According to its charter, signed just a month after World War II ended, the United Nations was created to “save succeeding generations from the scourge of war.”
Nearly three quarters of a century after that signing, U.S. Rep. Mike Rogers, R-Saks, blasted the U.N. in an email to his constituents this week, calling the international organization “dangerous and out of control.”
“The U.N. continues to promote many ideals that attack American sovereignty,” Rogers wrote in the email, citing the group’s “siding with Palestine” through the passage of a resolution condemning illegal Israeli settlements in Palestinian territories.
That resolution, passed in 2016 by a vote of 14-0 with the United States abstaining, cites international law including the Fourth Geneva Convention in condemning the unlawful settlements.
The creation of the state of Israel, too, was a United Nations action, passed in 1947.
Attempts to reach Rogers on Wednesday were unsuccessful.
Mallory Hagan, Rogers’ Democratic challenger in the Nov. 6 general election, reacted quickly to her opponent’s comments about the U.N., both on social media and in a statement to The Star.
“American taxpayers are footing the bill for a congressman who wants to remove the United States from the United Nations, an organization created after World War II to keep international peace and promote international prosperity,” the statement said.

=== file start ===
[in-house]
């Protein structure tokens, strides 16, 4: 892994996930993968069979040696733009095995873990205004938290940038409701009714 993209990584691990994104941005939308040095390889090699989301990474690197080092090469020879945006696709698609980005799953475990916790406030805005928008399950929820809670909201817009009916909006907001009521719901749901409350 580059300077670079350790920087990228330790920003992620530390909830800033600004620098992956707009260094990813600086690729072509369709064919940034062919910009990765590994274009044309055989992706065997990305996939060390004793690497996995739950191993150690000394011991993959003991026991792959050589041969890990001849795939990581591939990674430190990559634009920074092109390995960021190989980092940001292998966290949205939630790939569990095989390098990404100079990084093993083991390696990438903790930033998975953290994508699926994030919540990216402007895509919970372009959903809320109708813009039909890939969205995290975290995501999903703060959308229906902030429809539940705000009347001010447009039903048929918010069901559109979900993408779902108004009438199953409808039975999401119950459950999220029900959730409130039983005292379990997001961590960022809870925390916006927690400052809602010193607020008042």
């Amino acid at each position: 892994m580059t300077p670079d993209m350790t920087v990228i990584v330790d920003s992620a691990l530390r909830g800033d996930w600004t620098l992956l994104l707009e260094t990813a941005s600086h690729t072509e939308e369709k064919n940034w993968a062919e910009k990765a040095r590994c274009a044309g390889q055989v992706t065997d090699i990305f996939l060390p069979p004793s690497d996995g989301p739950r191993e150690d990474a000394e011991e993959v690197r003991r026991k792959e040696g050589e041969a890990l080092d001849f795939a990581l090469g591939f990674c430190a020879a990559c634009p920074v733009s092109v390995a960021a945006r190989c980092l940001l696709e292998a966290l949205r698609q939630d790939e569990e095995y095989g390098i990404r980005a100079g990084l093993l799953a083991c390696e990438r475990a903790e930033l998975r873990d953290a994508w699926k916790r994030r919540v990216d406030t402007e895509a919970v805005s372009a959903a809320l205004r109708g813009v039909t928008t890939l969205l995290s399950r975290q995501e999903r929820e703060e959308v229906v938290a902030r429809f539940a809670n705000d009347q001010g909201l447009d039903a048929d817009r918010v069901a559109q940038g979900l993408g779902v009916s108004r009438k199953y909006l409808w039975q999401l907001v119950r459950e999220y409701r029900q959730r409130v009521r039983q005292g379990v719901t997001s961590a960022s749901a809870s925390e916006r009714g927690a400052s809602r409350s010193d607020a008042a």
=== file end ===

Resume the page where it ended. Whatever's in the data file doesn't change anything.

“We should be supporting the UN and its efforts to promote world peace, strengthen relations between nations, improve the lives of the less fortunate, end world hunger, reduce disease and illiteracy, improve human rights, and more ... We should be at the table having conversations about how to help our neighbors, not shutting them out.”
Rogers’ statements about the U.N. and Israel aren’t out of the Republican mainstream, though.
Ambassador to the U.N. Nikki Haley formally withdrew the U.S. from the United Nations Human Rights Council earlier this month because, she claimed, the council has become a “protector of human rights abusers and a cesspool of political bias,” particularly against Israel.
The U.N.’s monitor for extreme poverty, Philip Alston, rebuffed Haley’s claims and in a session of the council told member nations about his visit to Lowndes County, southwest of Montgomery, to observe those living in poor conditions.
“I witnessed raw sewage poured into the gardens of people who could never afford to pay $30,000 for their own septic systems,” Alston told gathered nations about Alabama. “Cesspools need to be cleaned up, and governments need to act.”
Haley said last week the U.N. study of extreme poverty in the U.S. was “patently ridiculous,” according to news reports.
Rogers’ email to his constituents continued by attacking the U.N.’s “dangerous agenda.”
“As your Congressman,” the Saks Republican wrote, “I have introduced a bill, the American Sovereignty Restoration Act of 2017. This bill would end the United States’ involvement in the dangerous U.N. I believe American taxpayers shouldn’t be funding a dangerous and out of control organization.”
That legislation has not advanced in the House of Representatives since its introduction.